Eating vegetables doesn't have to be limited to our sad desk lunch routines or a bid at "eating healthier" whenever we can. Now we can feel faux righteousness eating dessert, too, with NYC chefs employing the veg in sweet applications at their restaurants. Nobody is fooled by carob cake, but these vegetable-based desserts are working wonders with unexpected ingredients.

Is your body ready for celery cheesecake and corn husk meringues? Let's find out.

Parsnip at Villanelle (Michael Tulipan)

Parsnip at Villanelle, $12: Parsnips don't get many points in the beauty department—looking as it does like a pale, stubby carrot—but bake it and braise it in butter and the sweet flavor of the root vegetable is revealed. And while many of us peel and discard the vegetable's stubbly skin, Chef Nick Licata shaves the skin off and turns it into a parsnip crisp, which the flesh wears like a crown. If it's all sounding a little too virtuous, consider that the dessert is anchored by a pool of molten white chocolate.

15 East 12th Street, 212-989-2474;

Avocado at Empellon, $14 The "Avocado" dessert at Alex Stupak's latest looks like an avocado—and technically is an avocado— isn't. Putting aside the fact that avocado is technically a fruit, let's dig deeper into this optical illusion. According to Grub Street, pastry chef Justin Binnie uses a silicone mold to shape frozen avocado parfait into the correct shape before airbrushing it to get those unique color shading. The creation comes with a eucalyptus yogurt, olive oil and a lime granita.

510 Madison Avenue;

Sweet Potato cooked in ash at Metta (Katie Burton)

Sweet Potato at Metta, $8 This Fort Greene newcomer that embraces the ash has two veggie-based desserts on its menu, including a deconstructed parsnip cake with an ice cream made from lovage, the leaves of which have a vegetal, celery-esque flavor. Then there's the Ash-Roasted Sweet Potato, which takes full advantage of the restaurant's open fire kitchen to concentrate the sweetness of the tuber for its dessert application.

The exterior of the potato comes encased in a thicker layer of charred skin, but the inside remains that gorgeous, jewel-toned orange, making for a pretty color contrast. On the side, a rich cream made from elecampane, an herb that brings out the natural anise flavors of the sweet potato.

197 Adelphi Street, 718-233-9134;

Celery cheesecake roll with celeriac ice cream at Dirt Candy (Evan Sung)

Celery Cheesecake Roll at Dirt Candy, $11 When your business centers around vegetables, of course they'll show up in the desserts, too, including Amanda Cohen's excellent LES eatery Dirt Candy. The sweets selections are rife with veggie matter, including an Onion Chocolate Tart, Corn Cake, a Carrot Meringue Pie and a Cucumber Semifreddo Pie.

But today, we focus on the wonder of making a dieter's best friend/worst enemy into something decadent and decidedly not diet-friendly: the Celery Cheesecake Roll. That anyone can make what's essentially fibrous water sticks into something creamy and rich, yet still effervescent and light, is a testament to their skill with the medium.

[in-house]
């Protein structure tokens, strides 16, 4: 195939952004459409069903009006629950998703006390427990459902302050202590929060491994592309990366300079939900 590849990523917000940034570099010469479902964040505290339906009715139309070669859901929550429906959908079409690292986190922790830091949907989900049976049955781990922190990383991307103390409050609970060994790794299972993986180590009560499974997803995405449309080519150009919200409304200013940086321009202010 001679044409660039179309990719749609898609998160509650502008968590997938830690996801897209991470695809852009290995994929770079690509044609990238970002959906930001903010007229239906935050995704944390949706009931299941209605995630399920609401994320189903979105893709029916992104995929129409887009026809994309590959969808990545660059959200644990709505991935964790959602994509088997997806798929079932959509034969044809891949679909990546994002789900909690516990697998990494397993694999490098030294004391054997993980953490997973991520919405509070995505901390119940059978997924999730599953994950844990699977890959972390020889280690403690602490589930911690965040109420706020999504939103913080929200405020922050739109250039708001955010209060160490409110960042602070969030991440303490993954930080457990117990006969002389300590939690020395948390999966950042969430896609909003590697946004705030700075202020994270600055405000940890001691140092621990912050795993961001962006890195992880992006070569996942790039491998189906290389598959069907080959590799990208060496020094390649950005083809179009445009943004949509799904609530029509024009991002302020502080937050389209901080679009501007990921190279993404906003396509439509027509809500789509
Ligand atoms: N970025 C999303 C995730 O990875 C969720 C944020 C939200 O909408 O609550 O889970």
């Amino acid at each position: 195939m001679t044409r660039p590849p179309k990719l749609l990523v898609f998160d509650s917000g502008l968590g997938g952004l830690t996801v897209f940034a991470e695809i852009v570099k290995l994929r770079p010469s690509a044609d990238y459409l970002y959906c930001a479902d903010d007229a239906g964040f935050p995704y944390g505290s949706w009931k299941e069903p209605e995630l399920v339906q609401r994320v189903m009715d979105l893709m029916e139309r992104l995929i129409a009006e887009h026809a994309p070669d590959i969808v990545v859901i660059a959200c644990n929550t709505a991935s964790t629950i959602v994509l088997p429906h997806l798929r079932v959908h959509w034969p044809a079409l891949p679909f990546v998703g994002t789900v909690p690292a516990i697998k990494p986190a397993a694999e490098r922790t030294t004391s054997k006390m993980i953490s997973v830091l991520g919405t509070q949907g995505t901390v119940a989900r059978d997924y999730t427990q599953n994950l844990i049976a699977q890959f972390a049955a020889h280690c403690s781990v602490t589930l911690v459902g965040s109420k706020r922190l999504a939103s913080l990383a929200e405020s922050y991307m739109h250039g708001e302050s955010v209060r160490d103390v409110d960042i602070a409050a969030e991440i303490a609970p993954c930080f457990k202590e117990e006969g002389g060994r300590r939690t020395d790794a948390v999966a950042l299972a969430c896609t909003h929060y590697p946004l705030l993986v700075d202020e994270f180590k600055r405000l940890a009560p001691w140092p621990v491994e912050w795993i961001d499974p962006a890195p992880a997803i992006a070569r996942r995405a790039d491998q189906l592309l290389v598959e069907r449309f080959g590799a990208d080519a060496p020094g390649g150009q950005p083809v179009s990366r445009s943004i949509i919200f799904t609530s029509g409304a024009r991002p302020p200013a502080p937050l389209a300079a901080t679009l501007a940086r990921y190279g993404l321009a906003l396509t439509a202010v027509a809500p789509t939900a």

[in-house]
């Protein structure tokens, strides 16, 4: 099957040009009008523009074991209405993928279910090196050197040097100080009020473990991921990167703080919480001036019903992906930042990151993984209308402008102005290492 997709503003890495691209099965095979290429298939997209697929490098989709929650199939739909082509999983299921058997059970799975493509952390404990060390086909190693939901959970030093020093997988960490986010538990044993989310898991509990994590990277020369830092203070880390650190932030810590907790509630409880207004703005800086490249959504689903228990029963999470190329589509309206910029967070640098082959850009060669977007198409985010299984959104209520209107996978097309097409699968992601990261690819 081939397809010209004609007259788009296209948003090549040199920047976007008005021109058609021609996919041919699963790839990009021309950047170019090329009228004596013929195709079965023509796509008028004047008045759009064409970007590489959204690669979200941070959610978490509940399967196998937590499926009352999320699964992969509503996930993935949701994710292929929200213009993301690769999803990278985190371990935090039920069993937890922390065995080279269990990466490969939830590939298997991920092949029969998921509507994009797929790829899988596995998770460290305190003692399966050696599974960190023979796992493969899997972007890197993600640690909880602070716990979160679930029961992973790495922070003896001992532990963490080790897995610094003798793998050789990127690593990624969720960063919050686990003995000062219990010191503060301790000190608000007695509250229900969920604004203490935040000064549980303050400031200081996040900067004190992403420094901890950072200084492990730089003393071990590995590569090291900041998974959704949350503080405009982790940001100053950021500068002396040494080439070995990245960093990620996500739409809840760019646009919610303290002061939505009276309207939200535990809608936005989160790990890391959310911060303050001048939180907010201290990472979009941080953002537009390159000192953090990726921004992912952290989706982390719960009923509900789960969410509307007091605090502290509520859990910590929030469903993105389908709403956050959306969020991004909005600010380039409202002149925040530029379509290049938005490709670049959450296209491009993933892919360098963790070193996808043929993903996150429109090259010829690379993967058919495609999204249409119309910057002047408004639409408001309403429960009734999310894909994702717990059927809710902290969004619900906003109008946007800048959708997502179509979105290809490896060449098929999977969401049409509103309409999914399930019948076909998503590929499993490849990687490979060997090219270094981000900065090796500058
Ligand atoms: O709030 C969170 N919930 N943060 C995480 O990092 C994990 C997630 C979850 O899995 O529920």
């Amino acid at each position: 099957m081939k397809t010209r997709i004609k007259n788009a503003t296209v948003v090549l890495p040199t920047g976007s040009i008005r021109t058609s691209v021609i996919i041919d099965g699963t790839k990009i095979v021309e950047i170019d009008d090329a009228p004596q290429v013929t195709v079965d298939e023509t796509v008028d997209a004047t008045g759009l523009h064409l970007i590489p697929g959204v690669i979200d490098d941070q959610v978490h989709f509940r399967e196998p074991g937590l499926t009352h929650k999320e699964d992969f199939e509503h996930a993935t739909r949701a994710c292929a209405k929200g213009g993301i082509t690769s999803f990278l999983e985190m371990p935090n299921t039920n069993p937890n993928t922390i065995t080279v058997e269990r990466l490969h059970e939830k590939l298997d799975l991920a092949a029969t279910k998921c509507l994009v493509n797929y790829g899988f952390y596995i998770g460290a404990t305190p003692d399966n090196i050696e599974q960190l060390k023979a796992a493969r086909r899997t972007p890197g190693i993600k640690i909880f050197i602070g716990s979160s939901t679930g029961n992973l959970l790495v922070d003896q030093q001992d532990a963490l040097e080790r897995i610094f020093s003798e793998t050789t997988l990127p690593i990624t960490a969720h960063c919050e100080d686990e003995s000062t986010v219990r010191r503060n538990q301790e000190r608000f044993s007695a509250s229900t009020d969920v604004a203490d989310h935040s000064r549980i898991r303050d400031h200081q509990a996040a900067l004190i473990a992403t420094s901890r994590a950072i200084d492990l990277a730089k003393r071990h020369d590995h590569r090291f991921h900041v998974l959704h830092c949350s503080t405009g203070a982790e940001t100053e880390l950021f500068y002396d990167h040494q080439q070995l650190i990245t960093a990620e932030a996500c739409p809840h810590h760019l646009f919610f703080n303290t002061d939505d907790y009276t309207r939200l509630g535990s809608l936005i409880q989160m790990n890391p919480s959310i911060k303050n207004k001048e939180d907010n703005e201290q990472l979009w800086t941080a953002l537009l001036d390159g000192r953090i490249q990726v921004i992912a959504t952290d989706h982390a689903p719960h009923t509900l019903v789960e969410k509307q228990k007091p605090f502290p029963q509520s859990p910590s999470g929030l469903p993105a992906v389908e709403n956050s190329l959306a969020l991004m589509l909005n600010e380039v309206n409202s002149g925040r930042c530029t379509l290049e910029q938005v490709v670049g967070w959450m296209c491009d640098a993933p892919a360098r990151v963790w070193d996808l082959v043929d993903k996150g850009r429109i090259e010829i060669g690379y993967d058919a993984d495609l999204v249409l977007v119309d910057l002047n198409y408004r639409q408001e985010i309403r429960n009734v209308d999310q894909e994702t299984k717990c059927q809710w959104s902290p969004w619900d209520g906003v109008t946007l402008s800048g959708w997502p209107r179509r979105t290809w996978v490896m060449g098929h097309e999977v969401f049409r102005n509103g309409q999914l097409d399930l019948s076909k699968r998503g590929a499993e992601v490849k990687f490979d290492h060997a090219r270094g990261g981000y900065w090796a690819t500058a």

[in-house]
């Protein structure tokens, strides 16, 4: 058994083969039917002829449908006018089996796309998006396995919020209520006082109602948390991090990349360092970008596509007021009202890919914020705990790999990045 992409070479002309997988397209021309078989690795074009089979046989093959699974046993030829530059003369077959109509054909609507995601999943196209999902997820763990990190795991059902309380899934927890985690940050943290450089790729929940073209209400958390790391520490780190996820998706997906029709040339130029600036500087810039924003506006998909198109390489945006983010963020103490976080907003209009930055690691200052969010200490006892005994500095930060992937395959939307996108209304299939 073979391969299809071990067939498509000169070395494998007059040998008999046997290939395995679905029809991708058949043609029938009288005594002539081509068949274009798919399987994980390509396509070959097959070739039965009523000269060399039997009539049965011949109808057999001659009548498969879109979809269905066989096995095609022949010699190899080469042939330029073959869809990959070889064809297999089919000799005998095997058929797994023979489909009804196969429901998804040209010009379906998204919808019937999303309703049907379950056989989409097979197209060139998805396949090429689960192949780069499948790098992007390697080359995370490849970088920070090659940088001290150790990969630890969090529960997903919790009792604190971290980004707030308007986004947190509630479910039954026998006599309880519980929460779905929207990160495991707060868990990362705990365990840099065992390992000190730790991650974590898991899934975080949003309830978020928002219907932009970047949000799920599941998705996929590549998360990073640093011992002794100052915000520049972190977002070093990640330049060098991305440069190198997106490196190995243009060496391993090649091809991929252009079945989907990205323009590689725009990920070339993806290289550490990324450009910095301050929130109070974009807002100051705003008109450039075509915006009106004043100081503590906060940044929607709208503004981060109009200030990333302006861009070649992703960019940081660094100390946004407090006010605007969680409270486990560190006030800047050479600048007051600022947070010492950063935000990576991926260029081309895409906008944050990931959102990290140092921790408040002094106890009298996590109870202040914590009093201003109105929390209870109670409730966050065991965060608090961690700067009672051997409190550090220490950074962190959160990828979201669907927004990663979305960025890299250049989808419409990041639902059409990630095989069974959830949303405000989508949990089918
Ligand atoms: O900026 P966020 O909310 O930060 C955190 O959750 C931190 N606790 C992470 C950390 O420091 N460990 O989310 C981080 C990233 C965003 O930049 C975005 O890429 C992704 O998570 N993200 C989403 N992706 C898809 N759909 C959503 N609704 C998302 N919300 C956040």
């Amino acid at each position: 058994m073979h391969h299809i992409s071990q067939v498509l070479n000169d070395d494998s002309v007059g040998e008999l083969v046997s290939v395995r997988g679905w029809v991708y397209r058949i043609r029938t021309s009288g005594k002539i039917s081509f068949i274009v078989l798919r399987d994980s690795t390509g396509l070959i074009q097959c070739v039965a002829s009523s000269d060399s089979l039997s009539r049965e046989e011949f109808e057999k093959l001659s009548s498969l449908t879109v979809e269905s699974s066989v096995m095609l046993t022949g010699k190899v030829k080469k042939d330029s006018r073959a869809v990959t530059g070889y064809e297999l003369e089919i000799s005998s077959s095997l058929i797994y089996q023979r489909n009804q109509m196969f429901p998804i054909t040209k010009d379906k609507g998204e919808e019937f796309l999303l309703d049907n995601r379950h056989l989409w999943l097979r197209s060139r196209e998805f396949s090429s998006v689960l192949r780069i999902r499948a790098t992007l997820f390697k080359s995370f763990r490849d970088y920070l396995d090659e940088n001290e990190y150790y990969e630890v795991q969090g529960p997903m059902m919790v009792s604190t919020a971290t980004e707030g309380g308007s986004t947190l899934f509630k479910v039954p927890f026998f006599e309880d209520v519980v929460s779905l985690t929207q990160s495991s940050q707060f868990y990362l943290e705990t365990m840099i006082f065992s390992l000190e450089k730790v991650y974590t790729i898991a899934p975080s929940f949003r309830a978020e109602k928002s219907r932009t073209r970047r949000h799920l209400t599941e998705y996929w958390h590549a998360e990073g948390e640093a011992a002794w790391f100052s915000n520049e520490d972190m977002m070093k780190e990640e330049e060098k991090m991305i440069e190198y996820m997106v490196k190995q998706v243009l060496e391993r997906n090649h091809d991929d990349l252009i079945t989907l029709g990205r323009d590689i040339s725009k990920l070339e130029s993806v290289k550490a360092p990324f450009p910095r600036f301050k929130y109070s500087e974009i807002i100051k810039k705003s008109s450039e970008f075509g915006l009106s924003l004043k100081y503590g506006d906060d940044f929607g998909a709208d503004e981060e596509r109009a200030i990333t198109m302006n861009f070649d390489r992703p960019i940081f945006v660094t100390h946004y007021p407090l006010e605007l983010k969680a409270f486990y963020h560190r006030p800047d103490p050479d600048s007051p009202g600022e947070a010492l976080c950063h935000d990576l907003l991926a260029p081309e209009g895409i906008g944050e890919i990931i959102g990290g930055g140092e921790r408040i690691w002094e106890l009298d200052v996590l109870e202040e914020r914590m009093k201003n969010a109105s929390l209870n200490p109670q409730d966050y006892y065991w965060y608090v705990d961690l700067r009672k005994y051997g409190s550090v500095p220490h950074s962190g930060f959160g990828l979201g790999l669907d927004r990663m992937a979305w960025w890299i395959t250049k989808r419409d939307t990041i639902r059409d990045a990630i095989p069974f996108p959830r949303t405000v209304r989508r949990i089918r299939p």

The super complex dessert features peanut butter cheesecake that offsets the natural bitterness of the celery, and alongside the candied grapes and raisin caramel for some more dessert touchstones.

86 Allen Street, 212-228-7732;

Sweet Potato Mello (Eden Cale)

Sweet Potato Mello at Morgenstern's, $4.50+ The sweet potato returns for a redux in the dessert category at Nick Morgenstern's eponymous LES ice cream parlor. "We always have something on the menu that has a vegetable element to it," Morgenstern says. "Root vegetables work really well and I think a lot of times when I eat a roasted root vegetable it makes me think of dessert in the same way that a roasted apple would. The sweetness and the combination of sweet and savory elements."

The shop roasts then purees the sweet potatoes, to which they add caramel and marshmallow. "The idea of adding marshmallow to it in the same way that you have a sweet potato casserole where you put marshmallows on top," Morgenstern explains. "When you eat that it's really well-balanced, the combination of the earthy potato with the caramel that's a little bit bitter...the marshmallow kind of lightens it up."

The Sweet Potato bids adieu to the menu at the end of May, but it'll be replaced by a Charred Chocolate Eggplant flavor. Morgenstern slices then carres the eggplant, which is chopped and blended into a base with chocolate.

2 Rivington Street, 212-209-7684;

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Corn Husk Meringue at Cosme, $16 There's corn in nearly every element of this elegant dessert designed by Daniela Soto-Innes for Enrique Olvera's restaurant Cosme. The crisp on the outside, gooey on the inside meringue has ground up, baked corn husk whipped into it, and the creamy mascarpone filling is made with sweet corn. A burnt vanilla cream base holds everything in place—as much as an avalanche of fluffy cheese can be kept intact—and finishers of more burnt corn husk and a pinch of salt reground the dish in its inherent earthiness.

35 East 21st Street, 212-913-9659;